Princess Tutu



I knew from about July of 2011, that I was planning to go to Connichi in Germany in 2012.  I also knew I wanted to take pictures in Nordlingen, the town that Gold Crown Town is modeled after.  While that didn't happen in the end, it was still my primary motivation for choosing a Princess Tutu related costume.  By October of 2011, I had decided on Rue's fire festival dress.


Scroll down, or Click Here to read about how I made this costume.

VARIATION: Fire Festival
COMPLETED: Summer 2012
DEBUTED: Connichi 2012

WORN TO: Connichi 2012, KatsuCon 2013, Nan Desu Kan 2013, Anime Banzai 2018, UshiCon 2019

COST: <$200



Costume Construction

The wig is a Derek from Arda Wigs, in their Dark Brown.  I created a bun by wrapping matching extensions over a styrofoam ball and attaching it to a comb that slides into the wig for easy wear.  I trimmed the side bangs a little, but the wig otherwise required very little styling.   

The hat is one of my favorite parts of this costume.  I created the base by meticulously bending and shaping sheets of wire mesh, then soaking thin interfacing in glue and more or less fabric-mache-ing the wire mesh.  I cut, heated, and formed 2 layers of craft foam over this, to create the base of the hat.  The domed shape is covered in a matte pale-lavender satin, and the ruffles were gathered and sewn on by hand.  The rose I made from a tutorial I found online, using the same custom-dyed shantung that I used in my sleeves and over-skirt.  The edges were cut and burnt, and the whole thing secured to a pin so that I could attach it to the hat cleanly.  A comb has been hand-sewn to the inside, so that it stays in the wig, but can be adjusted easily.

The collar I made by hand using grosgrain and satin ribbon, all gathered and sewn by hand, secured in back with hook-and-eyes.  The teardrop was a faceted plastic teardrop that I painted in metallic green and stitched to the collar by hand with clear thread.  If you'd like to know more about how to make your own Elizabethan style ruffs, I made a tutorial from my experiences - it can be found under Tutorials & Vlogs

The bodice is the piece that took probably the most work.  I started with a costume pattern with the right neckline and seam lines, and tore it apart from there.  I re-fitted the bodice, as well as extended it to have the point front.  The sleeves were COMPLETELY custom, having been made about TWICE the size of the pattern, lengthened, and then split up fro the different colored sections.  The holes are faced, and the gathered lavender lace sewn to a lining piece, just immediately around the holes, to reduce bulk and weight. the entire puff sleeve is attached to a fitted sleeve which goes all the way up to the shoulder, and is stuff with soft tulle to help it keep the shape.    The darkest burgundy fabric is a 'coat lining' that I picked up, while the lightest pink (used in the very front of the bodice, and the underskirt) was a red-tag home-dec fabric from JoAnn.  The medium-colored fabric  in the sleeves, as well as the entire overskirt, was original a 'rose' satin-back shantung from JoAnn, which I spent HOURS custom dying using iDye Poly.    The cross-lines on the bodice were created by drafting the grid on a piece of paper, tracing that grid to interfacing, and then basting the interfacing using those lines, on the center bodice piece.  those stitches were used as the guide-lines to heat-and-bond burgundy ribbon, which was then COMPLETELY covered in a satin stitch.  The ruffles on the sleeves were made from box-pleated white casa crepe.  The entire bodice is fully lined, with an invisible zipper upside-down in the center back.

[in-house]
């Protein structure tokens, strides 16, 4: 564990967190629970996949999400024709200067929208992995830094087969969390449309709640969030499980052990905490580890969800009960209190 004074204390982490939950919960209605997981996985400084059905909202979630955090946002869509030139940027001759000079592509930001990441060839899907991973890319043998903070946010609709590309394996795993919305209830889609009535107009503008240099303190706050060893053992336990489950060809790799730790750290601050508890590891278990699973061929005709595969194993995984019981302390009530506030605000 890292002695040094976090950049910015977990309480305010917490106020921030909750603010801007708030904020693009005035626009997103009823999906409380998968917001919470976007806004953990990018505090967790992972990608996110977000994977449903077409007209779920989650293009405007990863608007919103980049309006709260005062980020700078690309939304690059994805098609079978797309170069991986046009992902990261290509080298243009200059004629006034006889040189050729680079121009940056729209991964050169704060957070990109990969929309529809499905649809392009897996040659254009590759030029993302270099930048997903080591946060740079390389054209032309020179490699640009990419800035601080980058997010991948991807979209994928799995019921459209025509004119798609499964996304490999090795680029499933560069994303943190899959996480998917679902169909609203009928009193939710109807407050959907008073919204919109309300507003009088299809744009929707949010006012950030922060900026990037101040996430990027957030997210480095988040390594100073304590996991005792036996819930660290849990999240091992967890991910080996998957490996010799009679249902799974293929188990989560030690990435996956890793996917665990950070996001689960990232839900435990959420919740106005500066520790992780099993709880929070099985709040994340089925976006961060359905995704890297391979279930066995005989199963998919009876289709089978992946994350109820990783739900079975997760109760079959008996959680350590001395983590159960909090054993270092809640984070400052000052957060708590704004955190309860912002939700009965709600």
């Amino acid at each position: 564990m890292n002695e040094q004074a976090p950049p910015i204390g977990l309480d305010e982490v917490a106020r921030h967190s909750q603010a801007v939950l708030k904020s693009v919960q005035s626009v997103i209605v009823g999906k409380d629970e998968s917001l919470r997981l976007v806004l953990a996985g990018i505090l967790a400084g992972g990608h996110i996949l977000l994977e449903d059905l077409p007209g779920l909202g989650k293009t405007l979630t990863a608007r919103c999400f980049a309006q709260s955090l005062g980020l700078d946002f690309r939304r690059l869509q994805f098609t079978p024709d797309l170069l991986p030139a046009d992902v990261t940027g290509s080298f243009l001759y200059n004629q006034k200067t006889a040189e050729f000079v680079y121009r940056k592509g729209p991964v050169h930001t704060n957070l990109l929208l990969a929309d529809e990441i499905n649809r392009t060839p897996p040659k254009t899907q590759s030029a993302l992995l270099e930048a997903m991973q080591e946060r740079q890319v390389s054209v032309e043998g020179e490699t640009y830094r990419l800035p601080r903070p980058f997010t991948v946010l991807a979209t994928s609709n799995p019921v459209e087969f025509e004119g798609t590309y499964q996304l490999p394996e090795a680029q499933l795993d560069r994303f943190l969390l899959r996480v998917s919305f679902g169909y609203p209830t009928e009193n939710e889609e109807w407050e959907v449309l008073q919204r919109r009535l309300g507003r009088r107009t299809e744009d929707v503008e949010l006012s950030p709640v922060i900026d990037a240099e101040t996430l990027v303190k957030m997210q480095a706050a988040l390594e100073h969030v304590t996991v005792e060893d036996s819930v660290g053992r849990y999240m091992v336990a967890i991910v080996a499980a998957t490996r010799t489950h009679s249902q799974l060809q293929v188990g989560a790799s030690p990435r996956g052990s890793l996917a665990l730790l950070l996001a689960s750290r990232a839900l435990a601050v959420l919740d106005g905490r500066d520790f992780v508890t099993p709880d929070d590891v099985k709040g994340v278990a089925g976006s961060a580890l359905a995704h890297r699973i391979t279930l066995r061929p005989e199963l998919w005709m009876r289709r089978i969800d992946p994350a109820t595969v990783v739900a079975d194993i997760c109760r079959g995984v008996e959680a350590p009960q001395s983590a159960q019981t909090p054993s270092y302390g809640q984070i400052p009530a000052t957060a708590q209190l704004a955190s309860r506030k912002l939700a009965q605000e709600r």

The shawl was custom-dyed 'costume sheer' from JoAnn, with the edges finished by zig-zag stitching, trimming, and singeing the remaining threads.    The overskirt and Underskirt are separate pieces, which layers over a 2-hoop skirt I bought on Ebay, and a customized petticoat that I sewed extra netting into, to create the shape I wanted.   The braid was hand-sewn all around the over-skirt, as well as on the sleeves. 

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